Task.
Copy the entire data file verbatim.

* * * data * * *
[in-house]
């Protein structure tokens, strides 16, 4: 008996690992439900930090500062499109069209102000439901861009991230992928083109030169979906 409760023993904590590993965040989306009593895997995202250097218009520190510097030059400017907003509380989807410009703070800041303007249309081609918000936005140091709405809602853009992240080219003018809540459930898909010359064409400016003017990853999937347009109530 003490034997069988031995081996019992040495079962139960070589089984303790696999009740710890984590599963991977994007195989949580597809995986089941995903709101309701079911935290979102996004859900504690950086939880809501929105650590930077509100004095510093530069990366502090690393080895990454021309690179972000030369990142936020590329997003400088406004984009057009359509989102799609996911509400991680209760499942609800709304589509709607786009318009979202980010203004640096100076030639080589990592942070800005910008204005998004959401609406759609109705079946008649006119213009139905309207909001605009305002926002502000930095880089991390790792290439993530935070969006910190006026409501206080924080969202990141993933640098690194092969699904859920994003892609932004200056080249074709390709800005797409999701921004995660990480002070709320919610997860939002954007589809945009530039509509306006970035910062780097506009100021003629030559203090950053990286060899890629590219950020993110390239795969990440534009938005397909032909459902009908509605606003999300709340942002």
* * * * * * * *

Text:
[in-house]
């Protein structure tokens, strides 16, 4: 008996690992439900930090500062499109069209102000439901861009991230992928083109030169979906 409760023993904590590993965040989306009593895997995202250097218009520190510097030059400017907003509380989807410009703070800041303007249309081609918000936005140091709405809602853009992240080219003018809540459930898909010359064409400016003017990853999937347009109530 003490034997069988031995081996019992040495079962139960070589089984303790696999009740710890984590599963991977994007195989949580597809995986089941995903709101309701079911935290979102996004859900504690950086939880809501929105650590930077509100004095510093530069990366502090690393080895990454021309690179972000030369990142936020590329997003400088406004984009057009359509989102799609996911509400991680209760499942609800709304589509709607786009318009979202980010203004640096100076030639080589990592942070800005910008204005998004959401609406759609109705079946008649006119213009139905309207909001605009305002926002502000930095880089991390790792290439993530935070969006910190006026409501206080924080969202990141993933640098690194092969699904859920994003892609932004200056080249074709390709800005797409999701921004995660990480002070709320919610997860939002954007589809945009530039509509306006970035910062780097506009100021003629030559203090950053990286060899890629590219950020993110390239795969990440534009938005397909032909459902009908509605606003999300709340942002």